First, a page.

Originally published on Solar Love.
San Diego-based Solar Alliance Energy plans to build a 500 kW community solar generation and battery storage project in Southern Illinois. The plan is to identify a site for the project and sign a power purchase agreement with a local utility in 2017, then start construction and complete it within 18 months after that. The company says the project will include a workforce redevelopment program to provide skills training and jobs to 30 unemployed or underemployed coal industry workers.
Solar Alliance CFO Eric Knutzen has family roots in Southern Illinois. During a company brainstorming session, he raised his hand to suggest the company look at the southern Illinois area. “We said, what can we do to get into an area that maybe has high electric rates and also displaced workers? I sort of raised my hand and said, ‘Well, I definitely know where there’s some displaced coal workers, underemployed at minimum, if not unemployed — I mean, my mom’s house is even built on top of a coal mine,’” Knutzen says.
He says the project will address several issues that are interrelated. “What I’ve seen is the need for a transition to other skill sets, and there is, as you know, a big transition energy-wise to find solutions that save everyone money and address the issues in hand of greenhouse gases, and the use of a fuel or a source of energy that we can count on over the long term, and not just temporarily. Solar is one of those long-term solutions.”
The project will provide power to both residential and commercial customers, Knutzen says. “I think all of us want our electric bills on a monthly basis to go down,” he suggests.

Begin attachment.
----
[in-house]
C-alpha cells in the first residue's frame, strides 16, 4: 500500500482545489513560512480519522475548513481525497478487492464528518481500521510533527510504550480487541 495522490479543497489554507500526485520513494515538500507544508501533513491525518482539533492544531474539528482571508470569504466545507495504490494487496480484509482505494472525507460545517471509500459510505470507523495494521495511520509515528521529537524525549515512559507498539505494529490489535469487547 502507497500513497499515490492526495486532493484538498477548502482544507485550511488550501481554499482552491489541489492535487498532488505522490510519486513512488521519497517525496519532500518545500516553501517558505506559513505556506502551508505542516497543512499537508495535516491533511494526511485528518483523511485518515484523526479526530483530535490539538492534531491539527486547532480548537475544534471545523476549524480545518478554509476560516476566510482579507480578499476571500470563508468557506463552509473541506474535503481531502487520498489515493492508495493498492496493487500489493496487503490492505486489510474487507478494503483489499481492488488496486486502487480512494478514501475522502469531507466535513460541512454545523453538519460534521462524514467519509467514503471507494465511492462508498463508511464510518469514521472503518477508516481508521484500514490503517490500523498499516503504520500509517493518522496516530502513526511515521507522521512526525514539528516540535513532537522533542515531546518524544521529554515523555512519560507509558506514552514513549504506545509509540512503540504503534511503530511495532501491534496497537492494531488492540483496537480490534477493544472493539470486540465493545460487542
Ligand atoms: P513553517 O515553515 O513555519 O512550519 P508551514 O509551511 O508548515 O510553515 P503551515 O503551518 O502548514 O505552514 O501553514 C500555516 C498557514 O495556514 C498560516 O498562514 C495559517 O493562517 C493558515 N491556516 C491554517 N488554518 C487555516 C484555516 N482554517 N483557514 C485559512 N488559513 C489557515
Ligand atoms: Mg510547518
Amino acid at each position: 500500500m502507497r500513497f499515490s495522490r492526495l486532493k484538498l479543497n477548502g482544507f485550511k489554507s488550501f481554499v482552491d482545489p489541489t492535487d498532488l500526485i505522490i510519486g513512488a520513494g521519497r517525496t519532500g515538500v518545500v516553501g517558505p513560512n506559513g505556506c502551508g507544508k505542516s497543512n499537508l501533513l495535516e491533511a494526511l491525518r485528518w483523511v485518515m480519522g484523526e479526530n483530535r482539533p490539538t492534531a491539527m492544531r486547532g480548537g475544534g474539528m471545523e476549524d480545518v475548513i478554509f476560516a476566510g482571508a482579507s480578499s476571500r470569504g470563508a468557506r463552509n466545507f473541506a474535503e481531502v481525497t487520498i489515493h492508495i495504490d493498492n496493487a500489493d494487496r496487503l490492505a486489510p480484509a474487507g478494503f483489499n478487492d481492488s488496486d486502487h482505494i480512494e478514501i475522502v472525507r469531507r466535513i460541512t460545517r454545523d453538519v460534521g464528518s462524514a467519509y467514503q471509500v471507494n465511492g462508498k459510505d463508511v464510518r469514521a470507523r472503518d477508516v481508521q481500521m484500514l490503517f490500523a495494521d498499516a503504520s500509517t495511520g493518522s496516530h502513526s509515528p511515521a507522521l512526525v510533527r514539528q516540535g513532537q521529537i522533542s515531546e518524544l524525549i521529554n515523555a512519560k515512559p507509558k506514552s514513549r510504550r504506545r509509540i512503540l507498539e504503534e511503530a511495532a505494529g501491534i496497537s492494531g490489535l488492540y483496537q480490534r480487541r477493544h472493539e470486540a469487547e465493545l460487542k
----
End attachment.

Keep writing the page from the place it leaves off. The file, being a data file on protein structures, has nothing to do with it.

700 Illinois coal industry workers lost their jobs in 2015, according to a company press release announcing the new project. Underemployed coal sector workers will be recruited for the project through local job placement agencies, advertising and industry outreach.
“The skill sets that are available in training for installation and so forth are there, they just have to be applied there in Southern Illinois to help people transition over to something that we know the residential and commercial users of electricity are looking at right now,” says Knutzen.
Unlike Donald Trump, who advocates for using more coal in America, Eric Knutzen is smart enough to recognize that America needs to move forward with renewable energy solutions. Job retraining programs are a necessary component of adapting to technological changes.
Conestoga wagon builders had to find other means of employment after the market for prairie schooners dried up. One of the beneficial uses for revenue generated by a carbon fee would be funding job training programs for workers disadvantaged by the loss of jobs in one industry so they can find work in another.
Solar Alliance Energy is taking a small step in the right direction by addressing the plight of unemployed coal workers and teaching them the skills they will need to be successful in the coming age of renewable power.
Source and photo credit: The Southern Illinoisan
Reprinted with permission.